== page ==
Unlawful Neglect of a Child in South Carolinaunlawful neglect

Unlawful neglect of a child in South Carolina – Usually, crimes involve intentional, purposeful acts.  However, there are also crimes that involve activity that is not necessarily purposeful, and those crimes usually involve some sort of neglectful or reckless behavior. When the crime involves a child, it can lead to serious consequences that have lasting effects.

There are several crimes that involve the care of children, and they vary by jurisdiction. South Carolina is no different.  In this blog, we will talk about unlawful neglect of a child in South Carolina.  This is intended for informational purposes only and does not substitute the advice and counsel of a criminal defense lawyer.  If you have been charged with this crime, you should hire a criminal defense lawyer immediately.

What is unlawful neglect of a child?

The charge of unlawful neglect of a child can occur when someone such as a parent or guardian has a child under their care and the parent or guardian behaves in a manner that puts the child at risk or get the child hurt.  This crime is governed by South Carolina title 63, Children’s Code.

When is this crime charged?

It is unlawful for someone who has custody of a child, or is the parent or guardian of a child, or who is responsible for the welfare of a child to:

  • Place the child in unreasonable risk or harm affecting the child’s life, physical or mental health or safety; or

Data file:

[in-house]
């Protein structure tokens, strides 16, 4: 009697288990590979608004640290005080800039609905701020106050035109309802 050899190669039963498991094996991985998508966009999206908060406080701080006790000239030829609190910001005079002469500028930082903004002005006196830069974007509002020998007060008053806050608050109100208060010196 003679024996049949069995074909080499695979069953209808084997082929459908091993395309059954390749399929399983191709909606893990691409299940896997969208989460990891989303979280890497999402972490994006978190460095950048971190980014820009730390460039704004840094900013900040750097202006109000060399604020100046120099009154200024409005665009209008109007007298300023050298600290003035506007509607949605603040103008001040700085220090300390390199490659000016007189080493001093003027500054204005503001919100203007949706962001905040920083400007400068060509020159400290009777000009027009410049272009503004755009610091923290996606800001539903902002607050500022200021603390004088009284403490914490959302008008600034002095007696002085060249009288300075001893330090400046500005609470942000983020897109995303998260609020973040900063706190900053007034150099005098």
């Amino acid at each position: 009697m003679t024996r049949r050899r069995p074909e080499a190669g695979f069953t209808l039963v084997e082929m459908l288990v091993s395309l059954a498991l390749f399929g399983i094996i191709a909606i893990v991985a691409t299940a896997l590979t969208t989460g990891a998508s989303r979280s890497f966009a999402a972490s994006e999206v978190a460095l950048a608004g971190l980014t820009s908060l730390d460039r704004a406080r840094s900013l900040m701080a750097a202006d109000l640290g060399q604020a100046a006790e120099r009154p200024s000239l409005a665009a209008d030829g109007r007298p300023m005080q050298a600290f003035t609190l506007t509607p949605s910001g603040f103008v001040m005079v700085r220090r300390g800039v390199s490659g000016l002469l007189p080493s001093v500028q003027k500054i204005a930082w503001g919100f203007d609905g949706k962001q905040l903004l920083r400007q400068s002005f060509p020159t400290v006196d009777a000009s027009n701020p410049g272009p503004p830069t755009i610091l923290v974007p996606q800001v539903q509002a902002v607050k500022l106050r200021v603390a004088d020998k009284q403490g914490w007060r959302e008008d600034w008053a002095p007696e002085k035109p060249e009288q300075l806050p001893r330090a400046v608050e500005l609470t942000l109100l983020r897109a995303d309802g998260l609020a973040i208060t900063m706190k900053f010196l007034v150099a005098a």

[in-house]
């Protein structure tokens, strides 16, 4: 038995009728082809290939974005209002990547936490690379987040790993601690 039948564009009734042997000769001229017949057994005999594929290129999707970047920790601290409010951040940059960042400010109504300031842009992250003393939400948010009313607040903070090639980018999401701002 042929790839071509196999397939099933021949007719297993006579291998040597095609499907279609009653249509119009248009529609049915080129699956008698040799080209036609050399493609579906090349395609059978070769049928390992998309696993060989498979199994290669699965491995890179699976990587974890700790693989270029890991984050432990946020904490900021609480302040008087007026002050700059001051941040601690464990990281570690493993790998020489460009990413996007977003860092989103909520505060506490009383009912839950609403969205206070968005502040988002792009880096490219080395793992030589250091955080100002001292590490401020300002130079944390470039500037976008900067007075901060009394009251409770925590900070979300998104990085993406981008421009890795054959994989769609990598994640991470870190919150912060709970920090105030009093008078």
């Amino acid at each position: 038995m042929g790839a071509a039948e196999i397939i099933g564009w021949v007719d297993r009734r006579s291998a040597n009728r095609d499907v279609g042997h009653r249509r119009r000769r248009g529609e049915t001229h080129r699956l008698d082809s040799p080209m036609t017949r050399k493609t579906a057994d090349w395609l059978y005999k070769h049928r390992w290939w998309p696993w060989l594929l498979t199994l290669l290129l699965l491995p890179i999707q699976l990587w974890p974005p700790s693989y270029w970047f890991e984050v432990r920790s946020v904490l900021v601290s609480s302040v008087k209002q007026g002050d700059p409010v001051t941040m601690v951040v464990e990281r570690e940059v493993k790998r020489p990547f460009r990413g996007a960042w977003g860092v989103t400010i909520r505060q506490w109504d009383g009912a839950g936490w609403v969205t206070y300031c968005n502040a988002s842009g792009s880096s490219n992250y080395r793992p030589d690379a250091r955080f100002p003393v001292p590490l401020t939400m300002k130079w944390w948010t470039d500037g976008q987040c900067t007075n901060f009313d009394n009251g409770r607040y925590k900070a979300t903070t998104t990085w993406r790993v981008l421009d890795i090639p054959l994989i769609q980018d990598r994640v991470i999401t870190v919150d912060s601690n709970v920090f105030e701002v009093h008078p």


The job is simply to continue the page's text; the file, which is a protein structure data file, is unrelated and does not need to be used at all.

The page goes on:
• Do or cause to be done unlawfully or maliciously any bodily harm to the child so that the life or the health of the child is endangered or likely endangered; or
  • Willfully abandons the child.

This means that the defendant must have had a relationship with, or duty to monitor and care for the child. This can result from a parental relationship, a babysitting relationship, or a day care situation.

Punishment for unlawful neglect of a child

Under South Carolina criminal law, a defendant who is found guilty of this charge is guilty of felony and must be fined at the discretion of the court, or be imprisoned for up to 10 years.

Additional consequences of this charge

In additional to dealing with the criminal consequences, a parent who is charged with this crime will encounter a social welfare agency that is dispatched to make sure that the child is in a safe environment.  This often necessitates the assistance of a family law attorney, to navigate through the process.   

Gilles Law has a York criminal defense lawyer that handles this and a wide variety of criminal charges.  If you have been charged with a crime in South Carolina, have been charged with a crime in North Carolina, or have been charged with a crime in federal court,  contact us.